Chmamanda Ngozi Adichie Summary

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First Come, First Served Chimamanda Ngozi Adichie was born September 15, 1977 in Enugu, Nigeria to Igbo parents, Grace Ifeoma and James Nwoye Adichie. She was the fifth of six children in a middle class family. Both of her parents worked at the University of Nigeria, located in Nsukka. Her father worked as a professor and her mother worked as an administrator. When Adichie became 19, she embarked on a journey to the U.S. in order to go to college at Drexel University in Philadelphia to study communication for two years. Then she furthered her education by pursuing degrees in communications and political science at Eastern Connecticut State University. While at Eastern Connecticut State University Adichie wrote for the university journal, the…show more content…
Upon its release, her novel received wide critical acclaim. Purple Hibiscus was shortlisted for the Orange Fiction Prize (2004) and received the Commonwealth Writers’ Prize for Best First Book (2005). Her success did not end there as she continued to receive awards for her other novels: Half a Yellow Sun (2006) and Americanah (2013). Adichie was a Hodder fellow at Princeton University, during the 2005-2006 academic year, and received an MA in African Studies from Yale University (2008). She was awarded with a fellowship by the Radcliffe Institute for Advanced Study, Harvard University in 2011-2012. Adichie is currently married and raising her daughter. She spends her time both in the U.S. and Nigeria, where she teaches writing workshops. On July 2009 at TEDGlobal she gave a Ted Talk titled The Danger of a Single Story.(The Chimamanda Ngozi Adichie Website) The main point of Adichie’s TED Talk is that we need to be able to look at information, or as she calls them “stories” and be able to look at them from different perspectives instead of one. She references these single perspectives as “single stories”. She talks about incidences in her life where she has been a culprit and a victim of these single stories. Adichie also speaks briefly about why she thinks that we are all victims to this form of thinking and how we can change our ways. There are some other miniscule…show more content…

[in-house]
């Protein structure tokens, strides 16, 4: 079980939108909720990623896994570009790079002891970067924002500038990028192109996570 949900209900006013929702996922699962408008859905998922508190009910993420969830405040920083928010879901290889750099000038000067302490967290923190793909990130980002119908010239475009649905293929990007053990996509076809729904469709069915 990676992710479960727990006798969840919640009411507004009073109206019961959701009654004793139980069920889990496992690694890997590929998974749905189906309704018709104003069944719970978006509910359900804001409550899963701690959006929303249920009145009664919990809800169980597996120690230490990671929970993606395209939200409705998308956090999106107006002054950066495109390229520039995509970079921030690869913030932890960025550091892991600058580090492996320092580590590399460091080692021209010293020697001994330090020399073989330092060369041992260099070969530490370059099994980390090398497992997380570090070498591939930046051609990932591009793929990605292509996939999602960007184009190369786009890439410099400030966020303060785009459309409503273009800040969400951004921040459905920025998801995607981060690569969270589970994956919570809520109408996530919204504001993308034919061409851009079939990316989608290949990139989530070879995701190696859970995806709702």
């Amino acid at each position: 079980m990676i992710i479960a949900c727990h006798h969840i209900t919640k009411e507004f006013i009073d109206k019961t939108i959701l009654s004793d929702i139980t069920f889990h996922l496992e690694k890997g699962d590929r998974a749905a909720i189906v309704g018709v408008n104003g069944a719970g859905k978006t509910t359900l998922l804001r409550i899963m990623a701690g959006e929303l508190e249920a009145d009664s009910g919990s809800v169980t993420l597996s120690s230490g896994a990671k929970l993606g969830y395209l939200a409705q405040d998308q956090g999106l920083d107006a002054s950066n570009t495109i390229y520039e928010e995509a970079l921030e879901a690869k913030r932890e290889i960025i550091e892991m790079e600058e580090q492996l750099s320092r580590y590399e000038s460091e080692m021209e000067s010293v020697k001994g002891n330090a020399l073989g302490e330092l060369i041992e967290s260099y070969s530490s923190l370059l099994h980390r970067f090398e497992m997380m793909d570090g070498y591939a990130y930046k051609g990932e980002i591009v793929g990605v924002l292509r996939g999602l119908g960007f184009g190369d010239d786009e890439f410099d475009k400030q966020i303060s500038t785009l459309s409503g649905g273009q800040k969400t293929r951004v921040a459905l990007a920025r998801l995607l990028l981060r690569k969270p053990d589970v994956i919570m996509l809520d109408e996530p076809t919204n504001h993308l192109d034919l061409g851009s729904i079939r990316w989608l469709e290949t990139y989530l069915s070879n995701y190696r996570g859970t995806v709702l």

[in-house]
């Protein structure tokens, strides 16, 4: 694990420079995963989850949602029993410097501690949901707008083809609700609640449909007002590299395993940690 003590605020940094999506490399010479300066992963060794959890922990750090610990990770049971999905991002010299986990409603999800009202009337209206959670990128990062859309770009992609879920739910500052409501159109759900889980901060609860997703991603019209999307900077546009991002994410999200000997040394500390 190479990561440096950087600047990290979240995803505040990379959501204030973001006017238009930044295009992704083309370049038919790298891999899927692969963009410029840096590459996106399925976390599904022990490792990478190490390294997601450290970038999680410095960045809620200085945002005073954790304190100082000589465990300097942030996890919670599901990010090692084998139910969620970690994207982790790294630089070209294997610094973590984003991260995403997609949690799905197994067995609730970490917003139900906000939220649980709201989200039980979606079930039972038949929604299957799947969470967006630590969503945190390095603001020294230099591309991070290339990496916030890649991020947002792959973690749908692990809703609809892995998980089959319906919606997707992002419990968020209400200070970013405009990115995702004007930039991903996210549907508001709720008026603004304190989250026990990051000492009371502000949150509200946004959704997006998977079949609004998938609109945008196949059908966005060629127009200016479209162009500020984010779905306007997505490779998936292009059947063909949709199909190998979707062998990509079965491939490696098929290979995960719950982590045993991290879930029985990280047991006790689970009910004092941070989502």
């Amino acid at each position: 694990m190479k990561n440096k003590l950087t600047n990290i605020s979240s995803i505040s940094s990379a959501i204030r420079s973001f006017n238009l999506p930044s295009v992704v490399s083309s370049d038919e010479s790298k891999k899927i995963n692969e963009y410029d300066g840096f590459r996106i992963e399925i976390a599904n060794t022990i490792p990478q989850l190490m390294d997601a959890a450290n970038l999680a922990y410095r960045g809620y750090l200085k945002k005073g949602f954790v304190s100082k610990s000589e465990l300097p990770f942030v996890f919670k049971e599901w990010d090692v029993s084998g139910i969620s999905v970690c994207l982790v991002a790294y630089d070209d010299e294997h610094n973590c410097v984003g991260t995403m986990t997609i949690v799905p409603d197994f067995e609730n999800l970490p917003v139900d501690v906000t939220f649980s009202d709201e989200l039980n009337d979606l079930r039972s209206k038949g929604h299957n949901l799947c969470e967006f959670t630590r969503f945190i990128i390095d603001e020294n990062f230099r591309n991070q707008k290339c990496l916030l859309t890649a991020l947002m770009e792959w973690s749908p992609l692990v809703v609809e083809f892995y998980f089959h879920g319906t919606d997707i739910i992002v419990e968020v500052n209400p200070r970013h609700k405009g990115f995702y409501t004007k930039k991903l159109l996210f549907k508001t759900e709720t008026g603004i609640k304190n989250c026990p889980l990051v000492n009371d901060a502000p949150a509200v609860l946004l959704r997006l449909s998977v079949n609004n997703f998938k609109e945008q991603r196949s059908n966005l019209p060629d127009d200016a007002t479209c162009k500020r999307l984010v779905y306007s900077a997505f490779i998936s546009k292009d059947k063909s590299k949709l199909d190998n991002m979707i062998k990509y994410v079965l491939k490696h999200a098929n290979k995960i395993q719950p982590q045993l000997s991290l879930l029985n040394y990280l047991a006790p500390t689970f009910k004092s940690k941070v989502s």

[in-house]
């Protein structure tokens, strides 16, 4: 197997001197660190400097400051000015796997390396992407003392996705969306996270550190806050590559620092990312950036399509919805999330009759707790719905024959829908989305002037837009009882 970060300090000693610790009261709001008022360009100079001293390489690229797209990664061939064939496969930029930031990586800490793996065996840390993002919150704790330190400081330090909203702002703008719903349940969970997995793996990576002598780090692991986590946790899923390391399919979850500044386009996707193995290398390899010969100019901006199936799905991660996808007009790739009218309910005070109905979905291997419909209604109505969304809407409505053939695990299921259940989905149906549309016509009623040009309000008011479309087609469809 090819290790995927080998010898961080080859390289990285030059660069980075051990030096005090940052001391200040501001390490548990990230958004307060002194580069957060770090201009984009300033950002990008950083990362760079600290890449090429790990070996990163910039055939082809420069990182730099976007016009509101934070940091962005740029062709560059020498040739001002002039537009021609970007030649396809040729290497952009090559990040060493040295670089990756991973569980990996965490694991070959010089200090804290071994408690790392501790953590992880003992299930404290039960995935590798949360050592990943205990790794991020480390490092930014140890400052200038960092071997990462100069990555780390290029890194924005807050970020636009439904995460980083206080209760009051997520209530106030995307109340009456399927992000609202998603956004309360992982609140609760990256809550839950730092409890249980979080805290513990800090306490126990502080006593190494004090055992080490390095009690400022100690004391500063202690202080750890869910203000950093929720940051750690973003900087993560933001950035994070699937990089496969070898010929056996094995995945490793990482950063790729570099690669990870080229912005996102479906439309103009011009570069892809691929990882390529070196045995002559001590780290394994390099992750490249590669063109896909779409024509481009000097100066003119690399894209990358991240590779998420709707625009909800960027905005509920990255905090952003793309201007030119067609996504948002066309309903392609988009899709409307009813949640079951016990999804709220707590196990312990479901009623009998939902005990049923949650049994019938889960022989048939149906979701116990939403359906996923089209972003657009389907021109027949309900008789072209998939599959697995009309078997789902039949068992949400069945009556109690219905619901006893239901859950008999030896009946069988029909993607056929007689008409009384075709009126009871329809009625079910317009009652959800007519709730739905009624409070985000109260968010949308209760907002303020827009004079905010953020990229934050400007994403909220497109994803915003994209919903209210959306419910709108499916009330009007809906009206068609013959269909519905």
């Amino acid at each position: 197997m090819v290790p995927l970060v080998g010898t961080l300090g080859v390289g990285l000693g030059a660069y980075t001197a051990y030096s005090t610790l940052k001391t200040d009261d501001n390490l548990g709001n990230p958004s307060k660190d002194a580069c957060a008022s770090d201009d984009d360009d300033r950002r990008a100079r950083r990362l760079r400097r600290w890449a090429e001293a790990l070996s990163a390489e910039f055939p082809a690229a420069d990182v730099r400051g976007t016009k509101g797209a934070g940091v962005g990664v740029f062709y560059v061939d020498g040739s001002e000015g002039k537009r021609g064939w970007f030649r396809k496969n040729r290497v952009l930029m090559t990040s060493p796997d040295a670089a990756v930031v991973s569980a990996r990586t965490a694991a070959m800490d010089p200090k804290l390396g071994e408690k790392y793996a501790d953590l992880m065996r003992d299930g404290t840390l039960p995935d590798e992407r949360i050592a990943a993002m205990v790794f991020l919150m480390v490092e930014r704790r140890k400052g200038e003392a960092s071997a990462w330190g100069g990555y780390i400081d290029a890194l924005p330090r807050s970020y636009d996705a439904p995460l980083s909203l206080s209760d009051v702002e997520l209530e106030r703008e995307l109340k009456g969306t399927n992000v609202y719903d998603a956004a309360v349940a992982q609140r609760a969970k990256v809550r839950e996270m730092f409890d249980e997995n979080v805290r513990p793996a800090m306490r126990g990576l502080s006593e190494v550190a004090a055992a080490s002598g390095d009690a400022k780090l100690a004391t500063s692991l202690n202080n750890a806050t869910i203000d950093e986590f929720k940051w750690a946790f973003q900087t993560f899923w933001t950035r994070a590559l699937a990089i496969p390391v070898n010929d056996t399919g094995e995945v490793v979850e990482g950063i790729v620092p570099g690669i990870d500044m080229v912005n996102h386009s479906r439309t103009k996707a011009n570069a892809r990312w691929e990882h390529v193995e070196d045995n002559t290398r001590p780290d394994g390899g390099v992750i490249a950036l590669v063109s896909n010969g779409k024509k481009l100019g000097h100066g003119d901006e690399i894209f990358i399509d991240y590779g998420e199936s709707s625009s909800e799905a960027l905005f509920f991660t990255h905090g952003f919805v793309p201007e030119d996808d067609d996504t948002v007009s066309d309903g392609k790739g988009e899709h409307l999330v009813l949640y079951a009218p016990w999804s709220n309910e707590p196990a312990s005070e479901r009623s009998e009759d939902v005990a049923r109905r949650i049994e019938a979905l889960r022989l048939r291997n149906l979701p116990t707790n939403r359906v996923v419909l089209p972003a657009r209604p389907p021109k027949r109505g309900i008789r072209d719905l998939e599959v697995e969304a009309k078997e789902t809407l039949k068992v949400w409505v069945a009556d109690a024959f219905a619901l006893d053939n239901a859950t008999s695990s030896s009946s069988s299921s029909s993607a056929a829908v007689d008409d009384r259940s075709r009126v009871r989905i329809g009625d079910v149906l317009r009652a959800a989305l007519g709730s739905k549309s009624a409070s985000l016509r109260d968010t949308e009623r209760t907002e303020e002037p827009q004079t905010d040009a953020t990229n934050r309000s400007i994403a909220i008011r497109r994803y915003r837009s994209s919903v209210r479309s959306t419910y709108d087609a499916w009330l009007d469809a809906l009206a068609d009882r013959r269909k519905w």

I wrote exactly the kinds of stories I was reading: All my characters were white and blue-eyed, they played in the snow, they ate apples.” (Adichie) This stuck out to me, because Adichie is from Nigeria, where people don’t have white skin and blue-eyes and there is no snow. Yet, those were the types of stories she told as a little girl; not stories based on her life and experiences, but stories of other’s lives and experiences. I had many thoughts when I heard this; one of those thoughts was that stories hold power. As a little Nigerian girl, Adichie would have never experienced the same scenarios and sensations as the characters in her English books, yet she was able to picture herself in their world. I found it odd that she would not write about her own life; after all people often say to write what you know. She explains this by saying that “Because all I had read were books in which characters were foreign, I had become convinced that books by their very nature had to have foreigners in them and had to be about things with which I could not personally identify.”(Adichie) Adichie also stated it was not until she began to read books by African authors that her stories began to hold more elements of her own life. These statements had my mind reeling once more because they made me think of the books that I had read as an adolescent. To me, none of my books were of foreigners; they
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